TODAY´S NEWS

Dabbawallas to now create magic for Airtel

Dabbawallas to now create magic for Airtel

Author | Source: The Economic Times | Monday, Jan 29,2007 7:55 AM

A+
AA
A-
Dabbawallas to now create magic for Airtel

Prince Charles invited them to attend his wedding with Camilla Parker Bowles. They run a six-sigma operation just like Motorola and GE, but without any IT support. Their business model is a case study at the Harvard Business School and IIMs. Now India's top operator Bharti Airtel is tying up with them to spread its reach in the country's financial capital. They are Mumbai's dabbawallahs (tiffin carriers), the lifeline for lakhs of office-goers in the busy megalopolis.

Airtel has partnered with the Nutan Mumbai Tiffin Box Suppliers Trust, the dabbawallahs association, to sell its pre-paid cards, new connections and bundled handsets, sources told ET.

White-clad dabbawallahs touch nearly 2 lakh households and 70 local stations as they carry home cooked food for office-goers and school kids across Mumbai. Bharti is looking at using their reach to expand its user base. With hectic work schedules, users who don't have the time to step out of office can easily buy a recharge voucher or a new connection from a dabbawallah, who visits them on all weekdays.

An Airtel official refused to comment. Association's president Raghunath Medge said the tie-up would provide nearly 5,000 dabbawallahs of Mumbai an additional source of revenue. "We will get Rs 250 on every new subscriber we bring to Airtel," he told ET.

The tie-up is yet another attempt by the telecom operators to increase their reach in Mumbai. Some like AV Birla's Idea Cellular are already selling vouchers through dhabas (eateries) along the highways of Haryana. Some others are using village panchayats to sell their telecom products and services. India is adding more than 6 million mobile users every month and telecom firms are all going all out to tap every available distribution channel in the scramble for market share. The dabbawallahs will provide the registration form to prospective customers and collect the filled forms.

Airtel dealers will collect it from dabbawallahs and complete the transaction. "We will just provide the lead to dealers, who will do the follow up. Our men are neither too educated nor have the time to go through the form. Dealers will take over after we collect the form," said Mr Medge.

They will also get commission on the sale of pre-paid vouchers. "A part of this commission will go to the dabbawallahs' trust," said sources. Every dabbawallah contributes Rs 15 per month from his earnings to this trust, which also runs a website besides taking orders on mobiles. The dabbawallah tradition dates back to late sixties and is very unique to this city that seems to work non-stop.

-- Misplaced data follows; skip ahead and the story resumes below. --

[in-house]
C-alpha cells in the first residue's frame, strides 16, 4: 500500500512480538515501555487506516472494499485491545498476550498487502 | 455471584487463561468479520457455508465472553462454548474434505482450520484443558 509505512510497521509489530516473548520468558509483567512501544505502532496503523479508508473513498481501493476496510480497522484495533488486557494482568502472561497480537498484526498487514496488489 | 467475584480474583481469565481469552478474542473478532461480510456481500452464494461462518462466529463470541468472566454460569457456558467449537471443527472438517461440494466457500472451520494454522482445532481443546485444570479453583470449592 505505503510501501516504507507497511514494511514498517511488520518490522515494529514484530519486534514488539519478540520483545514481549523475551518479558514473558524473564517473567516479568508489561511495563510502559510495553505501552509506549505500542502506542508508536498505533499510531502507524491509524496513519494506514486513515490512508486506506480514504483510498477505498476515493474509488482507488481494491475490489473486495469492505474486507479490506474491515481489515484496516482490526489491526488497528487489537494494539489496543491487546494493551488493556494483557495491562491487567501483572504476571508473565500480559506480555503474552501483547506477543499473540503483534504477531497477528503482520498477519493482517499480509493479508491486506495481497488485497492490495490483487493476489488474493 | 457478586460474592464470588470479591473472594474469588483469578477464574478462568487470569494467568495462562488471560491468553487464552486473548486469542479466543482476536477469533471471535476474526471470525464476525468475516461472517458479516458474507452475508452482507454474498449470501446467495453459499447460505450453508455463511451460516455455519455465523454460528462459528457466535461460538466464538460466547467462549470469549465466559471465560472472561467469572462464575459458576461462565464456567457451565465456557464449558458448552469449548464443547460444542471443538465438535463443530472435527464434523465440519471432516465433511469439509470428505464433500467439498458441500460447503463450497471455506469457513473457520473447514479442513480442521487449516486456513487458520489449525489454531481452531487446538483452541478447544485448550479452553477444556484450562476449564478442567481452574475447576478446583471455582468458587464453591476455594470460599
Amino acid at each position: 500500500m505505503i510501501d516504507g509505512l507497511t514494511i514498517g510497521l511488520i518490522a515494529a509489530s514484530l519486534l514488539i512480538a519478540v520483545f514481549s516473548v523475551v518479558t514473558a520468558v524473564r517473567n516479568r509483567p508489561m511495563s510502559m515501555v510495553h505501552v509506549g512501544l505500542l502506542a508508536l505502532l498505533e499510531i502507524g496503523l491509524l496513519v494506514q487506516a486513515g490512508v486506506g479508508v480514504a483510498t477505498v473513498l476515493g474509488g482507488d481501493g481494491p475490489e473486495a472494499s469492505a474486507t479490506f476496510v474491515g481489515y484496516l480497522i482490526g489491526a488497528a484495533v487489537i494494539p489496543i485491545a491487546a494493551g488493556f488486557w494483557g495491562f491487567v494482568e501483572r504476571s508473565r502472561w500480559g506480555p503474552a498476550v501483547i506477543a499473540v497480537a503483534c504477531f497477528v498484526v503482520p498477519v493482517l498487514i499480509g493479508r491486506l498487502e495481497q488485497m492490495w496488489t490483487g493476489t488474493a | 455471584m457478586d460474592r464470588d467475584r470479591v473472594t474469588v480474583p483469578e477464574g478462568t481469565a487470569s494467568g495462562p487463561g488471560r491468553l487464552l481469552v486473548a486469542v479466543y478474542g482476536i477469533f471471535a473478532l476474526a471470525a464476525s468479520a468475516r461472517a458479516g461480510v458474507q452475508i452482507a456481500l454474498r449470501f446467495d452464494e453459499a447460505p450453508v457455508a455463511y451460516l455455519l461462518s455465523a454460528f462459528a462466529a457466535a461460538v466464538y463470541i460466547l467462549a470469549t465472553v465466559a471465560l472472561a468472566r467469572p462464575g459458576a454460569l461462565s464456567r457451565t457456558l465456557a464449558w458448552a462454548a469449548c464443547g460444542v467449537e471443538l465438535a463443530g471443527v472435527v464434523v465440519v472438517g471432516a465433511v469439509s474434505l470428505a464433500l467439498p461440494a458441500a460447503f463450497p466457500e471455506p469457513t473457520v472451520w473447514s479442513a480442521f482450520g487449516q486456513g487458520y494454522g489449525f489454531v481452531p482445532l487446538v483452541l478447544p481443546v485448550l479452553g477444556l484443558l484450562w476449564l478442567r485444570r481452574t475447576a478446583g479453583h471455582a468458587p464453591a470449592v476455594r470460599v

Long hours of travel, congested trains mean residents depend upon this group for their daily meal. Over the years, the dabbawallahs have worked out a system of transporting thousands of tiffin-boxes from one end of the city to its destination with unerring accuracy. In doing so, they have established connections of lakhs of families, a reach that is the envy of many a savvy corporate.

Almost every dabbawalah in the group is a Maharashtrian and they follow the "Warkari" tradition, where a member wears a Tulsi Mala and commits himself to an austere lifestyle. They are known for their honesty and true gentlemanly behaviour. Every year each one of them would make a trip to Pandharpur, in the month of Ashadh/Shravan to pay respects to Lord Vithal and revive their pledge to the group.

While the move will definitely provide more visibility to brand Airtel in Mumbai, it will also increase the earnings of dabbawallahs, which is around Rs 4,500 to Rs 5,000 per month. Airtel currently has over 17 lakh users in Mumbai, where Reliance Communications, Hutchison Essar, BPL Mobile, MTNL and Tata Teleservices also offer services. Hutch is the market leader in Mumbai with nearly 24 lakh users.

In June last year, the world's biggest handset firm Nokia too had roped in dabbawallahs for its "Defend your turf" campaign, a global branding exercise in which the dabbawallahs played football with "Boys from Brazil".

Tags: e4m

Write A Comment